Both my son and I have "pre-existing conditions" that could make health care difficult to get under Trump's proposed health care law—which could be fatal for my son.
Health insurance is almost always on my mind these days. Like one in four Americans, I have, as they say in the insurance world, a pre-existing condition—an illness that could disqualify me from health care plans if the Affordable Care Act is repealed and replaced with the newly proposed health care bill.
I'm a survivor of thyroid cancer. In 2008 I had surgery to completely remove my thyroid gland and then a second surgery two years later to remove a lymph node to where the cancer had spread. Not having a thyroid means that I have to get regular check-ups with an endocrinologist and take medication every day, for the rest of my life.
But that's not even the scariest part for me. What really keeps me up at night is what this means for my son, Levi, who has cystic fibrosis. We adopted Levi in 2009 and just three weeks later discovered he had CF, a genetic disease that causes mucus to build up inside the body, particularly in the lungs, and can be deadly. Levi requires daily treatments to survive—and they're not cheap. At 15 months old we had to get him a special $16,000 vest to give him at-home treatments. His current medications have copays that exceed $500 every month. There's a new drug that addresses his specific genetic mutation but the list price is $300,000 a year—so that's off the table. And that's not even counting the costs for the antibiotics he needs to fight chronic lung infections, the copays for all the visits to doctors, the trips to see specialists, and so on.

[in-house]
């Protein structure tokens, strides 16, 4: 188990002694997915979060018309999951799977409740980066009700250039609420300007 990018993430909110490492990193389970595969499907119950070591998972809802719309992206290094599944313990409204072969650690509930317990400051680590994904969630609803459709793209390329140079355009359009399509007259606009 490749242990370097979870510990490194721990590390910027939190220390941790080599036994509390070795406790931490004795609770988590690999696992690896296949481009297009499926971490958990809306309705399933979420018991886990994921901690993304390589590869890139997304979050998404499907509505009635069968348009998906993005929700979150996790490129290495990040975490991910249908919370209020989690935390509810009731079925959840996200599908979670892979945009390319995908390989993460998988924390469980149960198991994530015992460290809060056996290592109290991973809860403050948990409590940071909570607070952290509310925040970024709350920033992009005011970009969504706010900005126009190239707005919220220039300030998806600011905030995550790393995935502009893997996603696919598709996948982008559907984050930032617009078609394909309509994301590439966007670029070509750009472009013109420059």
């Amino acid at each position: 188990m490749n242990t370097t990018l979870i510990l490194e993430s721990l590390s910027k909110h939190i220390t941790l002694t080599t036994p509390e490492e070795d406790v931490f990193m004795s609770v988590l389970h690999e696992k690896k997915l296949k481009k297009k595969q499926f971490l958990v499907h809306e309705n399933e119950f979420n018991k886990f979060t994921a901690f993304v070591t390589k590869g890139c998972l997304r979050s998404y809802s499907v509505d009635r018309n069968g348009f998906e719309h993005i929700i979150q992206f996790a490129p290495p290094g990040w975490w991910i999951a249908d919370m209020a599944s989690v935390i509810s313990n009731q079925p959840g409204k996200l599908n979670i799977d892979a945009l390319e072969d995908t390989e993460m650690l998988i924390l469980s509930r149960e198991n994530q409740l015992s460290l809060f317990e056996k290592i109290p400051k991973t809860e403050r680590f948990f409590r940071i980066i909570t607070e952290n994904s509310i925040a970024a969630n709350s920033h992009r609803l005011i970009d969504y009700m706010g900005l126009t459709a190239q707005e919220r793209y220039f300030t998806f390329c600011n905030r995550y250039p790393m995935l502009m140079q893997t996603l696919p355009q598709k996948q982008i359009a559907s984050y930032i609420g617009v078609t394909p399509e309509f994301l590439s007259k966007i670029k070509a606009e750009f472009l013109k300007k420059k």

We've managed to afford Levi's care so far thanks to a provision in Medicaid for adopted children with special needs. We have primary insurance coverage through my husband's job and secondary Medicaid benefits that are keeping my son alive. But not all families with CF are so fortunate, and now there are proposals to cut Medicaid benefits as well. If mandates in the ACA are repealed, employers may not be required to offer insurance, and insurance providers will be able to reject people with pre-existing conditions, putting our family in a very precarious position. Add proposed Medicaid cuts into the equation, and our son could lose all his benefits.
This isn't just a mental game of what-if. Unfortunately, we've seen first-hand what this would do to our family. Before the ACA my husband's job at the time stopped offering insurance benefits, instead giving all employees "mini-med" plans. This gave everyone coverage... up to $1,500 a year. Just breathing in the ER could rack up a bill over $1,500, so forget about all the treatments my son and I needed. We were forced to look into "catastrophic" insurance plans—often the only option for people with pre-existing conditions before the ACA. It would have cost us $2,250 a month with a $10,000 deductible. That meant we'd have to pay $37,000 a year out of pocket before our insurance would even kick in.
When I say the ACA saved our lives, I mean that quite literally. I'm really scared about what could happen to me, and especially my son, if it's repealed and the new healthcare bill is passed as it's written now. Losing our health insurance benefits would be a major blow to our family—perhaps even a fatal one.